Now for musical tradition, Aura Lea is one of the most beloved American songs and is arguably as popular as Amazing Grace.  Our generation heard it with the words that Elvis sang as Love Me Tender.  The melody has graced America over the last two centuries.  The music was written by W.W. Fosdick and words by George R. Poulton during the Civil War in 1861.  The sheet music cover is the original Confederate version, dated 1864. The 1st internal link me playing in New York’s Catskill Mountains.

Aura Lea: Theme and Variations for piano – DSO Works

It was at Scott’s Oquaga Lake House a few years back.  However,their piano was “so, so.” Below is the link just recorded with me at the Inn. The difference in pianos is quite noticeable.  It was videoed live and less than week ago, and just posted. Keep checking DSOworks.com for more and more upcoming events. Elvis understood the public pulse.

Live at the Gasparilla Inn!

Posted by DSO Works on Saturday, February 3, 2018

Bohemian Rhapsody, but played by me on the piano

Bohemian Rhapsody -With One Take Played on Piano

Bohemian Rhapsody – with One Take Played on Piano. “Bohemian Rhapsody” is a song by the British rock band Queen. It was written by Freddie Mercury for the band’s 1975 album A Night at the Opera. It is a six-minute suite.[1] It consists of several sections without a chorus. It has an intro, a ballad segment, an operatic passage, a hard rock part and a reflective coda.[2]

Image result for Wikipedia what is a Bohemian Rhapsody?
 It topped the charts in several other markets in addition to England. They included Canada, Australia, New Zealand, Ireland, and The Netherlands. It later became one of the best-selling singles of all time. It sold over 6 million copies worldwide.

How My Youtube Recording of the Bohemian Rhapsody Came About

The request for the Rhapsody came about over the summer of 2017. I was playing three days weekly at the Crab and Fin Restaurant in Sarasota, Fl.  The general manager is Chris Koehlinger. He asked me if I could play the number. That began the process. Finding the music was not easy. Most sheet music stores are out of business. Music stores are not faring much better. Luckily, my wife is fairly adept at the computer. She found a version on youtube played by Vika Yermolyeva. It is very aptly titled  www.vkgoeswild. Her arrangement was available. We downloaded it. I practiced it. Then performed it for clientele at the Crab and Fin. What a hit it was!

My job at the Crab and Fin kept me in fine form for my next job. Currently, I play 6 nights weekly at the Gasparilla Inn in Boca Grande Fl. They have a magnificent vintage,  rebuilt Steinway concert grand from 1924. My contract there is throughImage result for picture of the Gasparilla Inn on DSOworks.com

Easter, April 1 2018. I got the same results. What a hit this Rhapsody makes!

To continue the story of how the current blog came about: We were having a Sunday brunch at our Sarasota home. I brought up the subject of the Rhapsody. My daughter says: “Dad. I’ll record you for youtube playing the Rhapsody.” She said that she and her husband had to leave in 15 minutes.  I then raced to the piano.  It is on the link below. I didn’t even have time to change or put on anything dressier or do any warm ups. Regardless, hope you enjoy it. Lots of exciting events are coming up this year. These include an historical concert in Circleville Ohio. Keep checking DSOworks for listings.

How about a little Bohemian Rhapsody on your Sunday morning?

Posted by DSO Works on Sunday, January 14, 2018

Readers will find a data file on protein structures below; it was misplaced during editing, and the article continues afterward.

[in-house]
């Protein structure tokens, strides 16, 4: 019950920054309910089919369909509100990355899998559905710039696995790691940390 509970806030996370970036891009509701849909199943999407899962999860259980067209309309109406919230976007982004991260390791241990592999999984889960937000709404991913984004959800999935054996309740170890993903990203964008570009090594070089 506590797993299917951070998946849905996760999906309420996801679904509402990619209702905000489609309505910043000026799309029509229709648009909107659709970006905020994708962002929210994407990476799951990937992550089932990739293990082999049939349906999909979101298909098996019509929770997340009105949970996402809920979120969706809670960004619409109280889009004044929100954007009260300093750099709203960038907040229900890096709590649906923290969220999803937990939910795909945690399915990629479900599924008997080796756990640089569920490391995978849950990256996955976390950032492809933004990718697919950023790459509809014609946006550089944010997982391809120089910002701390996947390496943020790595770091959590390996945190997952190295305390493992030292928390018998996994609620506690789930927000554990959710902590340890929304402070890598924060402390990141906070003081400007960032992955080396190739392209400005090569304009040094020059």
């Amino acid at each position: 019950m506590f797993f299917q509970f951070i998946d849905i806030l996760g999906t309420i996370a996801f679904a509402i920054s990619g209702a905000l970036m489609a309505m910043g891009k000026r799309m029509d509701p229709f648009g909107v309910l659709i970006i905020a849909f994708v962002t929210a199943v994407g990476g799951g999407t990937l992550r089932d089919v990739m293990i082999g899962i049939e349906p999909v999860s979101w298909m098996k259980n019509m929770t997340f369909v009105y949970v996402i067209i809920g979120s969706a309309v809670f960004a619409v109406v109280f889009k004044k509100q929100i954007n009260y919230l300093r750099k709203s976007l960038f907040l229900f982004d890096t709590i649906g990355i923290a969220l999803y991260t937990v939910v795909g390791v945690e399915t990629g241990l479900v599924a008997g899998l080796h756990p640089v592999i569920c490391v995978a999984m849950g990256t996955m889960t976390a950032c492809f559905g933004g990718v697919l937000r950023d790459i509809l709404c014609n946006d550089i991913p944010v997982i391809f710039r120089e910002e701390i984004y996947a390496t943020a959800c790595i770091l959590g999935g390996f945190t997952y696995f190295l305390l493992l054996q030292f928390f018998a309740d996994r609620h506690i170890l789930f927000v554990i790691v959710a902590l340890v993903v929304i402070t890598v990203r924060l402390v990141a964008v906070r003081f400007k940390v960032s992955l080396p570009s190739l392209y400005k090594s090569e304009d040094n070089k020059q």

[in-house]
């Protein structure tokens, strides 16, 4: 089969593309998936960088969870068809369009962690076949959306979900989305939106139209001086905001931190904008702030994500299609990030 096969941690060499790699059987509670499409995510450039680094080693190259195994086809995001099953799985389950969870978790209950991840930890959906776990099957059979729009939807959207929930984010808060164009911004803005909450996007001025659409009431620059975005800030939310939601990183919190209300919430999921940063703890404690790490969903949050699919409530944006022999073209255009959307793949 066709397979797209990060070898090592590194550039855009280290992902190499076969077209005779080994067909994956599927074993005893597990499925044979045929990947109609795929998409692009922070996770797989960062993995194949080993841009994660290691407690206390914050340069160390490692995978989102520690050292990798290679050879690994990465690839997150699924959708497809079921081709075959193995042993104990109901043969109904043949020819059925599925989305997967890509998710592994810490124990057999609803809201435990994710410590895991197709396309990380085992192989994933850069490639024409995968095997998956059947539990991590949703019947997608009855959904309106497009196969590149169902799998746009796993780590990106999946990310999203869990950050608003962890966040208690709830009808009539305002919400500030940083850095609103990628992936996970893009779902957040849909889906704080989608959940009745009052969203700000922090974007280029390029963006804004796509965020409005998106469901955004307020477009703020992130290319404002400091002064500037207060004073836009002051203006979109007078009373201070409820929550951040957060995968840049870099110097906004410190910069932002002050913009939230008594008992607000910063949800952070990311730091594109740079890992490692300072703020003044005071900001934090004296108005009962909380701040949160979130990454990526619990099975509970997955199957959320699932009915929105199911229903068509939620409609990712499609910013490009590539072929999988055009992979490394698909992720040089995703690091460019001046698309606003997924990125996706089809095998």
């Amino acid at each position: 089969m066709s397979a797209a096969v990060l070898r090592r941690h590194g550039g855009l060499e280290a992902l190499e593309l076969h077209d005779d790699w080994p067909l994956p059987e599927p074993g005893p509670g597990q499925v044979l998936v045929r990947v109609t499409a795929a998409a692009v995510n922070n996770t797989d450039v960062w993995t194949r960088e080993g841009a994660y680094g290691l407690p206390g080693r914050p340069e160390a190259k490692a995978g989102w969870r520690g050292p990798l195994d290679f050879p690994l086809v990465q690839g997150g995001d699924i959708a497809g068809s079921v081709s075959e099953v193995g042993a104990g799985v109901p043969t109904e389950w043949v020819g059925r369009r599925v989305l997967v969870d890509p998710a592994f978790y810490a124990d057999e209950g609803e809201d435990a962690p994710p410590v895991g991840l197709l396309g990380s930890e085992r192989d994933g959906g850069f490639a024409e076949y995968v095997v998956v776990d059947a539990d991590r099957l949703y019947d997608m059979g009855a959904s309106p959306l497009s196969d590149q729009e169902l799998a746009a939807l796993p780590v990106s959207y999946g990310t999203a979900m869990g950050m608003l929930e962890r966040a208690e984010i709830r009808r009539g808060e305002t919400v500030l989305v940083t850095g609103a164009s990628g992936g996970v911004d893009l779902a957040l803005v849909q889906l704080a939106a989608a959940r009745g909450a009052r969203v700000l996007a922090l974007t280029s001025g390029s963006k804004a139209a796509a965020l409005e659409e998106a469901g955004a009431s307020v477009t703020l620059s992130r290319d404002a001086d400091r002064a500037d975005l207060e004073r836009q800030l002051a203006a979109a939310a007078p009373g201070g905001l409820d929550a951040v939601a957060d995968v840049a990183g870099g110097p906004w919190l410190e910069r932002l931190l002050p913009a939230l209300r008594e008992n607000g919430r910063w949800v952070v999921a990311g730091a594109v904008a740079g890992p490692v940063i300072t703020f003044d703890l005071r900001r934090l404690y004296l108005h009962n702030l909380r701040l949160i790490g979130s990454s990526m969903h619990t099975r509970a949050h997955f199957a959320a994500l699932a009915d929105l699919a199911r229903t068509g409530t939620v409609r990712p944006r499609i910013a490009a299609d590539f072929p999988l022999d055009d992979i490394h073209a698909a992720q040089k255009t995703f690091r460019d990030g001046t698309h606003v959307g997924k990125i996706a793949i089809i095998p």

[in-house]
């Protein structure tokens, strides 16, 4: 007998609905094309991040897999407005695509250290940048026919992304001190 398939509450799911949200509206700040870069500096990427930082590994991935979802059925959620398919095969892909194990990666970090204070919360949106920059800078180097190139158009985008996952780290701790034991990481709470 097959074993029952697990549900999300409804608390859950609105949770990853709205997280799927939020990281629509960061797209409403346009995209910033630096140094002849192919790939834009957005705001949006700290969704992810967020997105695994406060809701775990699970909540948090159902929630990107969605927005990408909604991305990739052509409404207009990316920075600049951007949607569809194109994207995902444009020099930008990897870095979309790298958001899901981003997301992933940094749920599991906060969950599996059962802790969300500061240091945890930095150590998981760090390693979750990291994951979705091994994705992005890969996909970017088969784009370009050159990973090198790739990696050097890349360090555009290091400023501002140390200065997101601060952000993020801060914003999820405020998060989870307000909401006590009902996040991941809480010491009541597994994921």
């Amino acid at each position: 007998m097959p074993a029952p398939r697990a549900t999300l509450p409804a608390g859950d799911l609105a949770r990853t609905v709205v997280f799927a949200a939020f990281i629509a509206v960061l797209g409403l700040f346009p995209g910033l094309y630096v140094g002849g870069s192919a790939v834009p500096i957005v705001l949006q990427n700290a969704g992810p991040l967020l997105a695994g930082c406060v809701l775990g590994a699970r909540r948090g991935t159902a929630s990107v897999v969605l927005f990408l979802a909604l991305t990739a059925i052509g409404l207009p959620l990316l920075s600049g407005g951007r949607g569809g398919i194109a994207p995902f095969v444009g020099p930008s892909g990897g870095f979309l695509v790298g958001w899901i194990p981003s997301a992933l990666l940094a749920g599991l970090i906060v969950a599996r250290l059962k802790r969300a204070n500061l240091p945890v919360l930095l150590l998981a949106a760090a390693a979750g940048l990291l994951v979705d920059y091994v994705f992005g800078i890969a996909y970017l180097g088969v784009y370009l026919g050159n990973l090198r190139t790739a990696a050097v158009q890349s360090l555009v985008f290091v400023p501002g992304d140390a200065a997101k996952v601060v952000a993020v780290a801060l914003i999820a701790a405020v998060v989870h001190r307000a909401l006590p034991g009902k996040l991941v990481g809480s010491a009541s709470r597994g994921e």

Rubinoff concert is shaping up

Riches Come from “Dance of the Russian Peasant”

Riches Come  from “Dance of the Russian Peasant”. Rags to riches refers to any situation in which a person rises from poverty to wealth.  In some cases from absolute obscurity to heights of fame. With this blog both wealth and fame happen. This is a common archetype in literature and popular culture. Examples are in the writings of Horatio Alger, Jr.

Rags to Riches is Exemplified by a Violinist!

The featured picture places the meaning of the title on a silver platter. The story you are about to read is touching. Anyone struggling, poor or victimized by discrimination can identify with it.

Riches came to Rubinoff and His Violin, They were partners.
Rubinoff’s posh Suite at the Leland House. We worked together on musical arrangements for years.

The Rags to Riches Story

A violinist reached an income level of  $500,000/year in the 1930’s. That was during the heighth of the Great Depression. His name was David Rubinoff. Dave’s childhood was dramatically poor. It was recorded by his wife, Dame Darlene Rubinoff. Her book is called, The Dance of the Russian Peasant. I, David Ohrenstein, was his arranger and accompanist for over 15 years. Currently guests hear my piano playing 6 nights weekly. This is on the isle of Boca Grande, Fl. It is on a newly rebuilt Steinway. Location is at the world renowned Gasparilla Inn. Dave Rubinoff dictated his entire book to wife, Dame Darlene. Since he spoke broken English, at best, she edited his words.

Image result for pictures of Rubinoff on DSOworks.com
A poor Russian as a youth, little David acquired riches and fame through his violin.

“Paderewski was Headmaster of the Warsaw conservatory. He later became premier of Poland. Professor Leopold Auer was headmaster of the violin department. He taught such greats as Heifetz and Zimbalist.

We had no time for play. Everything was work, study, practice, and practice some more. Professor Dressnor was working with me. He hit my fingers with his bow.”Wrong, wrong!” he said, loudly. I started to play the passage again and he hit my fingers.  “But I did not play it yet”, I said dejectedly.

“Never mind. It would have been wrong anyway!”, he said loudly. I vowed that for my graduation I would play something so difficult, that no one could play it but me. I filled it with difficult passages my professor would not be able to play.” As a result, Dave Rubinoff wrote “Dance of the Russian Peasant.” This personal fire stayed with Rubinoff throughout his life.

Best news of all. I will be honoring my mentor, Dave Rubinoff 30 some years after his passing away. This will be on June 2, 2018 at the new Ted Lewis Museum. It is in Circleville, Ohio. Included will be our arrangements. I will play them with famed violinist, Steven Greenman. The orchestral conductor will be maestro Joseph Rubin. Afterwards I will lecture about our association. To find the particulars, visit the Ted Lewis Museum on line. Do not miss this inspiring all-American event.